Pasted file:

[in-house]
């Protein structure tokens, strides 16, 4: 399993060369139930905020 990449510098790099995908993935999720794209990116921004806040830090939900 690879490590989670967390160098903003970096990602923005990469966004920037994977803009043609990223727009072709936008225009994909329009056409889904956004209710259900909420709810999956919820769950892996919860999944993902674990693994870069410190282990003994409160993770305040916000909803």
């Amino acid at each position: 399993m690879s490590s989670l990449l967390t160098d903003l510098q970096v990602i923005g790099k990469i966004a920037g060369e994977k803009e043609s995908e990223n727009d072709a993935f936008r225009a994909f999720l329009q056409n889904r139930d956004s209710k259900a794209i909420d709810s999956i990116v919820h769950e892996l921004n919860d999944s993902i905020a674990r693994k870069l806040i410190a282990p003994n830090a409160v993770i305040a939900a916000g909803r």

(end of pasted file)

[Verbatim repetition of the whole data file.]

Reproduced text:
[in-house]
């Protein structure tokens, strides 16, 4: 399993060369139930905020 990449510098790099995908993935999720794209990116921004806040830090939900 690879490590989670967390160098903003970096990602923005990469966004920037994977803009043609990223727009072709936008225009994909329009056409889904956004209710259900909420709810999956919820769950892996919860999944993902674990693994870069410190282990003994409160993770305040916000909803």
């Amino acid at each position: 399993m690879s490590s989670l990449l967390t160098d903003l510098q970096v990602i923005g790099k990469i966004a920037g060369e994977k803009e043609s995908e990223n727009d072709a993935f936008r225009a994909f999720l329009q056409n889904r139930d956004s209710k259900a794209i909420d709810s999956i990116v919820h769950e892996l921004n919860d999944s993902i905020a674990r693994k870069l806040i410190a282990p003994n830090a409160v993770i305040a939900a916000g909803r």